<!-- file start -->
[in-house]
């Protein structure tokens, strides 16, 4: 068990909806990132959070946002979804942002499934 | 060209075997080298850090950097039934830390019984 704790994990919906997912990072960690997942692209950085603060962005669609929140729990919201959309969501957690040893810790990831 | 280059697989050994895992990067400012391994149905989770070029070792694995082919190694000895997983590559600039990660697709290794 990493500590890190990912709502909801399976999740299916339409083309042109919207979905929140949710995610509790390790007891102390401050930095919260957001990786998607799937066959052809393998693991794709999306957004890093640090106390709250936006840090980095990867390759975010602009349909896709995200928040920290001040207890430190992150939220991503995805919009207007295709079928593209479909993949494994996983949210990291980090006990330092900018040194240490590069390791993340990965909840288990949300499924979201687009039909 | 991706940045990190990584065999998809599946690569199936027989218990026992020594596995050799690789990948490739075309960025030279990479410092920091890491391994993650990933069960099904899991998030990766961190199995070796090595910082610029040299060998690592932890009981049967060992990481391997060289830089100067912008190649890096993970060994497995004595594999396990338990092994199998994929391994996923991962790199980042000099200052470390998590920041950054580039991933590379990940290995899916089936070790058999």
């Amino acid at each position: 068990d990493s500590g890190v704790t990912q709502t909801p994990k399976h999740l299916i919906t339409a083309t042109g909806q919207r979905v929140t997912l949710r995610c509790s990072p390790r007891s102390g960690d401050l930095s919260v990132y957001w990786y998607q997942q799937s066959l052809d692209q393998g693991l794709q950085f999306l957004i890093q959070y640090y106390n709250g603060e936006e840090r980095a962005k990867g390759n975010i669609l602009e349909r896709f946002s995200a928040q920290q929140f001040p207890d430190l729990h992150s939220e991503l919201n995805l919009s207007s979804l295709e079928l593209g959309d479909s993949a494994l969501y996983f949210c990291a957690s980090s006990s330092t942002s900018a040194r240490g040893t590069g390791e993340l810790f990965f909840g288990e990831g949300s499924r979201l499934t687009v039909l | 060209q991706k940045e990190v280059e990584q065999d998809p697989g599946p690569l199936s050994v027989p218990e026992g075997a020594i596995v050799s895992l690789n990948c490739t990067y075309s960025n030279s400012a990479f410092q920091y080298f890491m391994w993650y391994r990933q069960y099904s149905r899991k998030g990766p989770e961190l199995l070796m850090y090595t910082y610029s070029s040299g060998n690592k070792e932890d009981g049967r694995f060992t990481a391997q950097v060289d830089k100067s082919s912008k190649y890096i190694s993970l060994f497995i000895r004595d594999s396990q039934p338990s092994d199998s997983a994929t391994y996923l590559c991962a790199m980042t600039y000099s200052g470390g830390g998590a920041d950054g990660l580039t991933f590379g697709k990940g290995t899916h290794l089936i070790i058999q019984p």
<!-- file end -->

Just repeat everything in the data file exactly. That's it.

[in-house]
């Protein structure tokens, strides 16, 4: 068990909806990132959070946002979804942002499934 | 060209075997080298850090950097039934830390019984 704790994990919906997912990072960690997942692209950085603060962005669609929140729990919201959309969501957690040893810790990831 | 280059697989050994895992990067400012391994149905989770070029070792694995082919190694000895997983590559600039990660697709290794 990493500590890190990912709502909801399976999740299916339409083309042109919207979905929140949710995610509790390790007891102390401050930095919260957001990786998607799937066959052809393998693991794709999306957004890093640090106390709250936006840090980095990867390759975010602009349909896709995200928040920290001040207890430190992150939220991503995805919009207007295709079928593209479909993949494994996983949210990291980090006990330092900018040194240490590069390791993340990965909840288990949300499924979201687009039909 | 991706940045990190990584065999998809599946690569199936027989218990026992020594596995050799690789990948490739075309960025030279990479410092920091890491391994993650990933069960099904899991998030990766961190199995070796090595910082610029040299060998690592932890009981049967060992990481391997060289830089100067912008190649890096993970060994497995004595594999396990338990092994199998994929391994996923991962790199980042000099200052470390998590920041950054580039991933590379990940290995899916089936070790058999």
């Amino acid at each position: 068990d990493s500590g890190v704790t990912q709502t909801p994990k399976h999740l299916i919906t339409a083309t042109g909806q919207r979905v929140t997912l949710r995610c509790s990072p390790r007891s102390g960690d401050l930095s919260v990132y957001w990786y998607q997942q799937s066959l052809d692209q393998g693991l794709q950085f999306l957004i890093q959070y640090y106390n709250g603060e936006e840090r980095a962005k990867g390759n975010i669609l602009e349909r896709f946002s995200a928040q920290q929140f001040p207890d430190l729990h992150s939220e991503l919201n995805l919009s207007s979804l295709e079928l593209g959309d479909s993949a494994l969501y996983f949210c990291a957690s980090s006990s330092t942002s900018a040194r240490g040893t590069g390791e993340l810790f990965f909840g288990e990831g949300s499924r979201l499934t687009v039909l | 060209q991706k940045e990190v280059e990584q065999d998809p697989g599946p690569l199936s050994v027989p218990e026992g075997a020594i596995v050799s895992l690789n990948c490739t990067y075309s960025n030279s400012a990479f410092q920091y080298f890491m391994w993650y391994r990933q069960y099904s149905r899991k998030g990766p989770e961190l199995l070796m850090y090595t910082y610029s070029s040299g060998n690592k070792e932890d009981g049967r694995f060992t990481a391997q950097v060289d830089k100067s082919s912008k190649y890096i190694s993970l060994f497995i000895r004595d594999s396990q039934p338990s092994d199998s997983a994929t391994y996923l590559c991962a790199m980042t600039y000099s200052g470390g830390g998590a920041d950054g990660l580039t991933f590379g697709k990940g290995t899916h290794l089936i070790i058999q019984p």